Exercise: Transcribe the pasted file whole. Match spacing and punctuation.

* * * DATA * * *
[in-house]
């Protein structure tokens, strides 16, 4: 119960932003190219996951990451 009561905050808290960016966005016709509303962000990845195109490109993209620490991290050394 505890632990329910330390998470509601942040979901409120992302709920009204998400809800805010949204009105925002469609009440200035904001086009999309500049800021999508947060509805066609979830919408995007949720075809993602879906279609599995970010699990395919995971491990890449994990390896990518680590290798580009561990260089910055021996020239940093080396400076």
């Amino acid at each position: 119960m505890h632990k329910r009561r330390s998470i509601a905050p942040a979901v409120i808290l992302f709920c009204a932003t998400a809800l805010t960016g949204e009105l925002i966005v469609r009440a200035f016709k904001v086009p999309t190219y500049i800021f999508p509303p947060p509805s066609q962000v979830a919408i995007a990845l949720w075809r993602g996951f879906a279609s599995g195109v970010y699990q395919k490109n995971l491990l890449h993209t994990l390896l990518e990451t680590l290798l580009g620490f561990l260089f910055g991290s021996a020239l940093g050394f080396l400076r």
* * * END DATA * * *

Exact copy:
[in-house]
């Protein structure tokens, strides 16, 4: 119960932003190219996951990451 009561905050808290960016966005016709509303962000990845195109490109993209620490991290050394 505890632990329910330390998470509601942040979901409120992302709920009204998400809800805010949204009105925002469609009440200035904001086009999309500049800021999508947060509805066609979830919408995007949720075809993602879906279609599995970010699990395919995971491990890449994990390896990518680590290798580009561990260089910055021996020239940093080396400076």
């Amino acid at each position: 119960m505890h632990k329910r009561r330390s998470i509601a905050p942040a979901v409120i808290l992302f709920c009204a932003t998400a809800l805010t960016g949204e009105l925002i966005v469609r009440a200035f016709k904001v086009p999309t190219y500049i800021f999508p509303p947060p509805s066609q962000v979830a919408i995007a990845l949720w075809r993602g996951f879906a279609s599995g195109v970010y699990q395919k490109n995971l491990l890449h993209t994990l390896l990518e990451t680590l290798l580009g620490f561990l260089f910055g991290s021996a020239l940093g050394f080396l400076r």